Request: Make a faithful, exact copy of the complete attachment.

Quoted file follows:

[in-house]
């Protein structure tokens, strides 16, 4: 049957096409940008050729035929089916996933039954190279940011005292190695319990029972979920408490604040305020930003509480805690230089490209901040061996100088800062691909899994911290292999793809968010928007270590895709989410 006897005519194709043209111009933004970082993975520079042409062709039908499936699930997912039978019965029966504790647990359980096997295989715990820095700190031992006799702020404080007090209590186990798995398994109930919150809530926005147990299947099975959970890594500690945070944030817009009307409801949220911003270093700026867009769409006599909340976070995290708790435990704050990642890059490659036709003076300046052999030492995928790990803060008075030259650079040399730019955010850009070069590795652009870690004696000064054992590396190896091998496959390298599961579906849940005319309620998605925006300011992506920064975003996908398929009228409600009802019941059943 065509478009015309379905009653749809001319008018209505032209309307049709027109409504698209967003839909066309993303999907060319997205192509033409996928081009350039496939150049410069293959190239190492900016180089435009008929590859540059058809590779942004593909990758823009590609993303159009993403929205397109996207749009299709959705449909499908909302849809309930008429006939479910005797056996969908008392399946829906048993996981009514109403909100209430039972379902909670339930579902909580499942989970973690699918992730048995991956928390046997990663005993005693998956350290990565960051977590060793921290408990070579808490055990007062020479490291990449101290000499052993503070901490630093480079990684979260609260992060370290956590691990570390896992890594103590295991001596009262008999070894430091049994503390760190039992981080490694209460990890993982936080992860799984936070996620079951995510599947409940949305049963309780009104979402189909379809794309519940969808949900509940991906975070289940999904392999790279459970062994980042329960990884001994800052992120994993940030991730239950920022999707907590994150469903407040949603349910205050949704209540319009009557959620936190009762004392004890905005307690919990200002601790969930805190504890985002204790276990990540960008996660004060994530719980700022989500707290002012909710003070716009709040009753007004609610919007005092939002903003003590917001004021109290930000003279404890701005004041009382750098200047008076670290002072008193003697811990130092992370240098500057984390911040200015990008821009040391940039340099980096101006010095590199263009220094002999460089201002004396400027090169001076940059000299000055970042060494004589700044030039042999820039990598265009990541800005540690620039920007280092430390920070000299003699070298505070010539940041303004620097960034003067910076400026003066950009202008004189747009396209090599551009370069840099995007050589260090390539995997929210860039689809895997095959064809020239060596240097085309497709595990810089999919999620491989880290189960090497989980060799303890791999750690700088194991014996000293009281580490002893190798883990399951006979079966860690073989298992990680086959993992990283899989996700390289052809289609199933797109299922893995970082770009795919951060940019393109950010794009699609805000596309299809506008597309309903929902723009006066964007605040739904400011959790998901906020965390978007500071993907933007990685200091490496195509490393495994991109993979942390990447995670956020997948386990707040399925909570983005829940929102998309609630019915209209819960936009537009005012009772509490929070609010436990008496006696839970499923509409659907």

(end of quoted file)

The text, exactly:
[in-house]
């Protein structure tokens, strides 16, 4: 049957096409940008050729035929089916996933039954190279940011005292190695319990029972979920408490604040305020930003509480805690230089490209901040061996100088800062691909899994911290292999793809968010928007270590895709989410 006897005519194709043209111009933004970082993975520079042409062709039908499936699930997912039978019965029966504790647990359980096997295989715990820095700190031992006799702020404080007090209590186990798995398994109930919150809530926005147990299947099975959970890594500690945070944030817009009307409801949220911003270093700026867009769409006599909340976070995290708790435990704050990642890059490659036709003076300046052999030492995928790990803060008075030259650079040399730019955010850009070069590795652009870690004696000064054992590396190896091998496959390298599961579906849940005319309620998605925006300011992506920064975003996908398929009228409600009802019941059943 065509478009015309379905009653749809001319008018209505032209309307049709027109409504698209967003839909066309993303999907060319997205192509033409996928081009350039496939150049410069293959190239190492900016180089435009008929590859540059058809590779942004593909990758823009590609993303159009993403929205397109996207749009299709959705449909499908909302849809309930008429006939479910005797056996969908008392399946829906048993996981009514109403909100209430039972379902909670339930579902909580499942989970973690699918992730048995991956928390046997990663005993005693998956350290990565960051977590060793921290408990070579808490055990007062020479490291990449101290000499052993503070901490630093480079990684979260609260992060370290956590691990570390896992890594103590295991001596009262008999070894430091049994503390760190039992981080490694209460990890993982936080992860799984936070996620079951995510599947409940949305049963309780009104979402189909379809794309519940969808949900509940991906975070289940999904392999790279459970062994980042329960990884001994800052992120994993940030991730239950920022999707907590994150469903407040949603349910205050949704209540319009009557959620936190009762004392004890905005307690919990200002601790969930805190504890985002204790276990990540960008996660004060994530719980700022989500707290002012909710003070716009709040009753007004609610919007005092939002903003003590917001004021109290930000003279404890701005004041009382750098200047008076670290002072008193003697811990130092992370240098500057984390911040200015990008821009040391940039340099980096101006010095590199263009220094002999460089201002004396400027090169001076940059000299000055970042060494004589700044030039042999820039990598265009990541800005540690620039920007280092430390920070000299003699070298505070010539940041303004620097960034003067910076400026003066950009202008004189747009396209090599551009370069840099995007050589260090390539995997929210860039689809895997095959064809020239060596240097085309497709595990810089999919999620491989880290189960090497989980060799303890791999750690700088194991014996000293009281580490002893190798883990399951006979079966860690073989298992990680086959993992990283899989996700390289052809289609199933797109299922893995970082770009795919951060940019393109950010794009699609805000596309299809506008597309309903929902723009006066964007605040739904400011959790998901906020965390978007500071993907933007990685200091490496195509490393495994991109993979942390990447995670956020997948386990707040399925909570983005829940929102998309609630019915209209819960936009537009005012009772509490929070609010436990008496006696839970499923509409659907």